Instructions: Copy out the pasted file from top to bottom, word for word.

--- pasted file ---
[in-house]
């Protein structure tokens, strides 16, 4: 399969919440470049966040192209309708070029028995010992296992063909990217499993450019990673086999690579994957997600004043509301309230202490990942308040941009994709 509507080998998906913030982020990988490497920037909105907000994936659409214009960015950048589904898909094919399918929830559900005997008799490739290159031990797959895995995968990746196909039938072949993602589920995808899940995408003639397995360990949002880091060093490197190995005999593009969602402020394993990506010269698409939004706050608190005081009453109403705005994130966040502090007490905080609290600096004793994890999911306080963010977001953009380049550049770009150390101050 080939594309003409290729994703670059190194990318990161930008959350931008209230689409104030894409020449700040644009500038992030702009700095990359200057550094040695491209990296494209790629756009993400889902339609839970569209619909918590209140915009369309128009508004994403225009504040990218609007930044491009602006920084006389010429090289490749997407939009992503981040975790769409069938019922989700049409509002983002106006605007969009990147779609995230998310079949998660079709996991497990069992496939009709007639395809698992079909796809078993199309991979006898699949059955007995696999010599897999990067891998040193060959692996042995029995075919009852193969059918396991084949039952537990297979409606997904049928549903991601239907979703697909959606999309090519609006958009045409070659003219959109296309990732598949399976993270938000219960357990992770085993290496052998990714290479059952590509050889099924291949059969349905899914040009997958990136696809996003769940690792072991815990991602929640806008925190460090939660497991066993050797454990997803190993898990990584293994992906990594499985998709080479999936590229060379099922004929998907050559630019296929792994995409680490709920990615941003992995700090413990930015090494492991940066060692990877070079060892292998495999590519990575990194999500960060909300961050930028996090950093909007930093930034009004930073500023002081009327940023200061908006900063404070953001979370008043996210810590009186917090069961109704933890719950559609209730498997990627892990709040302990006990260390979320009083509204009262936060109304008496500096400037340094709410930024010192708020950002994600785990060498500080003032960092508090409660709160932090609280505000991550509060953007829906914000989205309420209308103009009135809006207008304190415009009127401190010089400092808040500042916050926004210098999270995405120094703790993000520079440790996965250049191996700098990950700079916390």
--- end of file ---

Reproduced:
[in-house]
């Protein structure tokens, strides 16, 4: 399969919440470049966040192209309708070029028995010992296992063909990217499993450019990673086999690579994957997600004043509301309230202490990942308040941009994709 509507080998998906913030982020990988490497920037909105907000994936659409214009960015950048589904898909094919399918929830559900005997008799490739290159031990797959895995995968990746196909039938072949993602589920995808899940995408003639397995360990949002880091060093490197190995005999593009969602402020394993990506010269698409939004706050608190005081009453109403705005994130966040502090007490905080609290600096004793994890999911306080963010977001953009380049550049770009150390101050 080939594309003409290729994703670059190194990318990161930008959350931008209230689409104030894409020449700040644009500038992030702009700095990359200057550094040695491209990296494209790629756009993400889902339609839970569209619909918590209140915009369309128009508004994403225009504040990218609007930044491009602006920084006389010429090289490749997407939009992503981040975790769409069938019922989700049409509002983002106006605007969009990147779609995230998310079949998660079709996991497990069992496939009709007639395809698992079909796809078993199309991979006898699949059955007995696999010599897999990067891998040193060959692996042995029995075919009852193969059918396991084949039952537990297979409606997904049928549903991601239907979703697909959606999309090519609006958009045409070659003219959109296309990732598949399976993270938000219960357990992770085993290496052998990714290479059952590509050889099924291949059969349905899914040009997958990136696809996003769940690792072991815990991602929640806008925190460090939660497991066993050797454990997803190993898990990584293994992906990594499985998709080479999936590229060379099922004929998907050559630019296929792994995409680490709920990615941003992995700090413990930015090494492991940066060692990877070079060892292998495999590519990575990194999500960060909300961050930028996090950093909007930093930034009004930073500023002081009327940023200061908006900063404070953001979370008043996210810590009186917090069961109704933890719950559609209730498997990627892990709040302990006990260390979320009083509204009262936060109304008496500096400037340094709410930024010192708020950002994600785990060498500080003032960092508090409660709160932090609280505000991550509060953007829906914000989205309420209308103009009135809006207008304190415009009127401190010089400092808040500042916050926004210098999270995405120094703790993000520079440790996965250049191996700098990950700079916390």